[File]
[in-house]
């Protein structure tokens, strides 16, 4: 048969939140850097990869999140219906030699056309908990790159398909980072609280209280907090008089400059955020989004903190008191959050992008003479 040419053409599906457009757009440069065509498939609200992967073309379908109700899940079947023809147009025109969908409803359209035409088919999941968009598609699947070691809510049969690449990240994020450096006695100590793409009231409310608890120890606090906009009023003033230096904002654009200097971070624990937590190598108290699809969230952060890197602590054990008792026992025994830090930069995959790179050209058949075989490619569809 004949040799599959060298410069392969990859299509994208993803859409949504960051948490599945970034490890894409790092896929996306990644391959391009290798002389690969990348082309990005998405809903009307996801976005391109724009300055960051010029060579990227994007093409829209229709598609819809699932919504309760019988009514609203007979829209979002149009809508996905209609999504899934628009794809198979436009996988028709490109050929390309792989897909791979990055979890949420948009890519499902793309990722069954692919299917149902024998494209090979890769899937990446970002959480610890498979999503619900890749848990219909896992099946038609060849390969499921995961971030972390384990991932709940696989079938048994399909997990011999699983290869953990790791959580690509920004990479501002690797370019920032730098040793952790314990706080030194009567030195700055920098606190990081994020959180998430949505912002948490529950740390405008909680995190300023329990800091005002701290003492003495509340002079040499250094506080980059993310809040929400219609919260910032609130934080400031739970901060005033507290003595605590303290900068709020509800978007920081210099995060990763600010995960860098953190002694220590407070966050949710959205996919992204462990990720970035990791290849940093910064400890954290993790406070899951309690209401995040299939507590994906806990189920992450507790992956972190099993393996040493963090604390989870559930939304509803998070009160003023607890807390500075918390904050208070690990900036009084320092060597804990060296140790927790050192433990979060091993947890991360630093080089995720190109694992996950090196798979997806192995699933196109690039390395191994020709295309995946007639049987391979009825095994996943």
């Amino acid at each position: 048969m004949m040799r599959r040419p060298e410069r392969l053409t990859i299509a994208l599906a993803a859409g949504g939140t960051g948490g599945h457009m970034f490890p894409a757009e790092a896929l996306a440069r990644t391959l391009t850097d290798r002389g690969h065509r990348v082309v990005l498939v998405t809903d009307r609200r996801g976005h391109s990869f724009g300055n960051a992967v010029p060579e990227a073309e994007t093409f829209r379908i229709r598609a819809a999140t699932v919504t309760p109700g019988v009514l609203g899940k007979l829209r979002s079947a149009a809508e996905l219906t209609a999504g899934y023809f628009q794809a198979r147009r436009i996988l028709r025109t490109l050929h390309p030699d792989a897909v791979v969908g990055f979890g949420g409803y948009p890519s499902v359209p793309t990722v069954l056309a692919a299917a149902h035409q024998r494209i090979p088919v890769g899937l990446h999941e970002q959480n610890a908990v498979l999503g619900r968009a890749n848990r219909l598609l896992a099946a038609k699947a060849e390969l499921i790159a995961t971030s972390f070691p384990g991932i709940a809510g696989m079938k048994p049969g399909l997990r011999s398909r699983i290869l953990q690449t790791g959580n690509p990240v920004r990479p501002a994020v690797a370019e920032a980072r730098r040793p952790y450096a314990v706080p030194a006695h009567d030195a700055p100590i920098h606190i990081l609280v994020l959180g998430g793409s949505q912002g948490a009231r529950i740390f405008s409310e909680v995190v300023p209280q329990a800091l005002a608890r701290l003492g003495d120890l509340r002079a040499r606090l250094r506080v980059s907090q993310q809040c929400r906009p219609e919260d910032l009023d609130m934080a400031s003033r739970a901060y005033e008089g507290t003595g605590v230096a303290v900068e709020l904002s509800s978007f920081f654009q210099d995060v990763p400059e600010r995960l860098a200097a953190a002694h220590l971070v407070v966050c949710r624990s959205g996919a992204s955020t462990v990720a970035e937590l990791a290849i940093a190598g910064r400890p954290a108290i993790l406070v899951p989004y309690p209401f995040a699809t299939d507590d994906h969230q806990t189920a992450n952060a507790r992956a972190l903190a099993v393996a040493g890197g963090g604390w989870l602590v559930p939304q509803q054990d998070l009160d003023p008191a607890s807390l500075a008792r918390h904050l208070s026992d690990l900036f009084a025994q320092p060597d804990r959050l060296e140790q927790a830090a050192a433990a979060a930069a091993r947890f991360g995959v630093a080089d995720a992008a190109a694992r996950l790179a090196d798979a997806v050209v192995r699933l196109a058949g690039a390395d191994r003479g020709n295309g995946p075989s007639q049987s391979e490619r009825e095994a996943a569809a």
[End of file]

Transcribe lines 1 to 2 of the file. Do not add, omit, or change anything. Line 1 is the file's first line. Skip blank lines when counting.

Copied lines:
[in-house]
């Protein structure tokens, strides 16, 4: 048969939140850097990869999140219906030699056309908990790159398909980072609280209280907090008089400059955020989004903190008191959050992008003479 040419053409599906457009757009440069065509498939609200992967073309379908109700899940079947023809147009025109969908409803359209035409088919999941968009598609699947070691809510049969690449990240994020450096006695100590793409009231409310608890120890606090906009009023003033230096904002654009200097971070624990937590190598108290699809969230952060890197602590054990008792026992025994830090930069995959790179050209058949075989490619569809 004949040799599959060298410069392969990859299509994208993803859409949504960051948490599945970034490890894409790092896929996306990644391959391009290798002389690969990348082309990005998405809903009307996801976005391109724009300055960051010029060579990227994007093409829209229709598609819809699932919504309760019988009514609203007979829209979002149009809508996905209609999504899934628009794809198979436009996988028709490109050929390309792989897909791979990055979890949420948009890519499902793309990722069954692919299917149902024998494209090979890769899937990446970002959480610890498979999503619900890749848990219909896992099946038609060849390969499921995961971030972390384990991932709940696989079938048994399909997990011999699983290869953990790791959580690509920004990479501002690797370019920032730098040793952790314990706080030194009567030195700055920098606190990081994020959180998430949505912002948490529950740390405008909680995190300023329990800091005002701290003492003495509340002079040499250094506080980059993310809040929400219609919260910032609130934080400031739970901060005033507290003595605590303290900068709020509800978007920081210099995060990763600010995960860098953190002694220590407070966050949710959205996919992204462990990720970035990791290849940093910064400890954290993790406070899951309690209401995040299939507590994906806990189920992450507790992956972190099993393996040493963090604390989870559930939304509803998070009160003023607890807390500075918390904050208070690990900036009084320092060597804990060296140790927790050192433990979060091993947890991360630093080089995720190109694992996950090196798979997806192995699933196109690039390395191994020709295309995946007639049987391979009825095994996943």